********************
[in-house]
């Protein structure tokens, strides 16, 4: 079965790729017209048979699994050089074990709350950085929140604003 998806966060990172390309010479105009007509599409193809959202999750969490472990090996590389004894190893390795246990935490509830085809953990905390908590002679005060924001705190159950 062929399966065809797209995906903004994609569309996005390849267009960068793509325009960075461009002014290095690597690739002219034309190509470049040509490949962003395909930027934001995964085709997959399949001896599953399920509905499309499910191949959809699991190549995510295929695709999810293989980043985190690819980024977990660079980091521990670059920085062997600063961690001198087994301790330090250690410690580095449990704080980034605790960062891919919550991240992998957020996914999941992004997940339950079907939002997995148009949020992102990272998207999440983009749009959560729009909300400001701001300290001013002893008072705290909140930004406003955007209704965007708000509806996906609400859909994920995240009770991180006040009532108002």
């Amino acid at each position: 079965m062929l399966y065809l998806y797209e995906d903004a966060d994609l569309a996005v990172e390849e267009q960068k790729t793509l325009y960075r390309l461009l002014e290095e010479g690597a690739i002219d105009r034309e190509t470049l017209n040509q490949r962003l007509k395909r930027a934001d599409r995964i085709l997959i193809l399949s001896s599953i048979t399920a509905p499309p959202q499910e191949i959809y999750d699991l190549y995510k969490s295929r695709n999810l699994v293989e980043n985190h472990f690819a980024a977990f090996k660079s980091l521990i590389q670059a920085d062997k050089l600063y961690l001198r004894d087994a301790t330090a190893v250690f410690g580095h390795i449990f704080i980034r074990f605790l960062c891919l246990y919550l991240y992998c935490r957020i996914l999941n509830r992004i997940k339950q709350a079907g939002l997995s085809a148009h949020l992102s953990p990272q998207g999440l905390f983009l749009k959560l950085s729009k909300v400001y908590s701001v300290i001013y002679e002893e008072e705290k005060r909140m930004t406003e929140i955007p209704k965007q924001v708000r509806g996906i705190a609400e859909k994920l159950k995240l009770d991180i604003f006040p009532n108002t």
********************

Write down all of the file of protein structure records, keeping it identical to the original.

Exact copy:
[in-house]
């Protein structure tokens, strides 16, 4: 079965790729017209048979699994050089074990709350950085929140604003 998806966060990172390309010479105009007509599409193809959202999750969490472990090996590389004894190893390795246990935490509830085809953990905390908590002679005060924001705190159950 062929399966065809797209995906903004994609569309996005390849267009960068793509325009960075461009002014290095690597690739002219034309190509470049040509490949962003395909930027934001995964085709997959399949001896599953399920509905499309499910191949959809699991190549995510295929695709999810293989980043985190690819980024977990660079980091521990670059920085062997600063961690001198087994301790330090250690410690580095449990704080980034605790960062891919919550991240992998957020996914999941992004997940339950079907939002997995148009949020992102990272998207999440983009749009959560729009909300400001701001300290001013002893008072705290909140930004406003955007209704965007708000509806996906609400859909994920995240009770991180006040009532108002």
């Amino acid at each position: 079965m062929l399966y065809l998806y797209e995906d903004a966060d994609l569309a996005v990172e390849e267009q960068k790729t793509l325009y960075r390309l461009l002014e290095e010479g690597a690739i002219d105009r034309e190509t470049l017209n040509q490949r962003l007509k395909r930027a934001d599409r995964i085709l997959i193809l399949s001896s599953i048979t399920a509905p499309p959202q499910e191949i959809y999750d699991l190549y995510k969490s295929r695709n999810l699994v293989e980043n985190h472990f690819a980024a977990f090996k660079s980091l521990i590389q670059a920085d062997k050089l600063y961690l001198r004894d087994a301790t330090a190893v250690f410690g580095h390795i449990f704080i980034r074990f605790l960062c891919l246990y919550l991240y992998c935490r957020i996914l999941n509830r992004i997940k339950q709350a079907g939002l997995s085809a148009h949020l992102s953990p990272q998207g999440l905390f983009l749009k959560l950085s729009k909300v400001y908590s701001v300290i001013y002679e002893e008072e705290k005060r909140m930004t406003e929140i955007p209704k965007q924001v708000r509806g996906i705190a609400e859909k994920l159950k995240l009770d991180i604003f006040p009532n108002t």